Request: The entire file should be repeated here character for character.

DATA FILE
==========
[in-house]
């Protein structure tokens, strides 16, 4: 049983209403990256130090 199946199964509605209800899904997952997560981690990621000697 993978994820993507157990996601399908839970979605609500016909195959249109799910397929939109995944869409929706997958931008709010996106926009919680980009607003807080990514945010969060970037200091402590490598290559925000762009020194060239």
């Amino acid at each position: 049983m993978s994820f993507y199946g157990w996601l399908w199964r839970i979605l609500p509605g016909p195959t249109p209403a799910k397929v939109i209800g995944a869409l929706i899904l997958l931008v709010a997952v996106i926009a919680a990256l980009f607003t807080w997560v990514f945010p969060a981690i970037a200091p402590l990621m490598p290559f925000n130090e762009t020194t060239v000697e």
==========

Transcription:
[in-house]
């Protein structure tokens, strides 16, 4: 049983209403990256130090 199946199964509605209800899904997952997560981690990621000697 993978994820993507157990996601399908839970979605609500016909195959249109799910397929939109995944869409929706997958931008709010996106926009919680980009607003807080990514945010969060970037200091402590490598290559925000762009020194060239």
């Amino acid at each position: 049983m993978s994820f993507y199946g157990w996601l399908w199964r839970i979605l609500p509605g016909p195959t249109p209403a799910k397929v939109i209800g995944a869409l929706i899904l997958l931008v709010a997952v996106i926009a919680a990256l980009f607003t807080w997560v990514f945010p969060a981690i970037a200091p402590l990621m490598p290559f925000n130090e762009t020194t060239v000697e």